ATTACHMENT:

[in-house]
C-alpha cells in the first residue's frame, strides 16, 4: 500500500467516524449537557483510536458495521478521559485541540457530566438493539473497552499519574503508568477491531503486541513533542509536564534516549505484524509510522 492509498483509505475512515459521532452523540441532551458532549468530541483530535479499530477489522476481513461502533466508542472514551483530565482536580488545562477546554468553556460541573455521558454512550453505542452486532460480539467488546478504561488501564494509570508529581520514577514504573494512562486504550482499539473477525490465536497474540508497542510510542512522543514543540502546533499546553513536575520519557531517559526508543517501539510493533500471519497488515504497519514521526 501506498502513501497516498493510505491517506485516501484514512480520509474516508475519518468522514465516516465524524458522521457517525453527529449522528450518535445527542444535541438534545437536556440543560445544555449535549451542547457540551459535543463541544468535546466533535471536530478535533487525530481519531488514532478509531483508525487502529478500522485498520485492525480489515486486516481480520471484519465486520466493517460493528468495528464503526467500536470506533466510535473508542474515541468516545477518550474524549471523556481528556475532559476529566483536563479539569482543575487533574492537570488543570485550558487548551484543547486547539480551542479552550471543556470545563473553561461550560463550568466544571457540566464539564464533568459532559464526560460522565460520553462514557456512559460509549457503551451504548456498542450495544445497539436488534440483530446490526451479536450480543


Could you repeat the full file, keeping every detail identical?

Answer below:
[in-house]
C-alpha cells in the first residue's frame, strides 16, 4: 500500500467516524449537557483510536458495521478521559485541540457530566438493539473497552499519574503508568477491531503486541513533542509536564534516549505484524509510522 492509498483509505475512515459521532452523540441532551458532549468530541483530535479499530477489522476481513461502533466508542472514551483530565482536580488545562477546554468553556460541573455521558454512550453505542452486532460480539467488546478504561488501564494509570508529581520514577514504573494512562486504550482499539473477525490465536497474540508497542510510542512522543514543540502546533499546553513536575520519557531517559526508543517501539510493533500471519497488515504497519514521526 501506498502513501497516498493510505491517506485516501484514512480520509474516508475519518468522514465516516465524524458522521457517525453527529449522528450518535445527542444535541438534545437536556440543560445544555449535549451542547457540551459535543463541544468535546466533535471536530478535533487525530481519531488514532478509531483508525487502529478500522485498520485492525480489515486486516481480520471484519465486520466493517460493528468495528464503526467500536470506533466510535473508542474515541468516545477518550474524549471523556481528556475532559476529566483536563479539569482543575487533574492537570488543570485550558487548551484543547486547539480551542479552550471543556470545563473553561461550560463550568466544571457540566464539564464533568459532559464526560460522565460520553462514557456512559460509549457503551451504548456498542450495544445497539436488534440483530446490526451479536450480543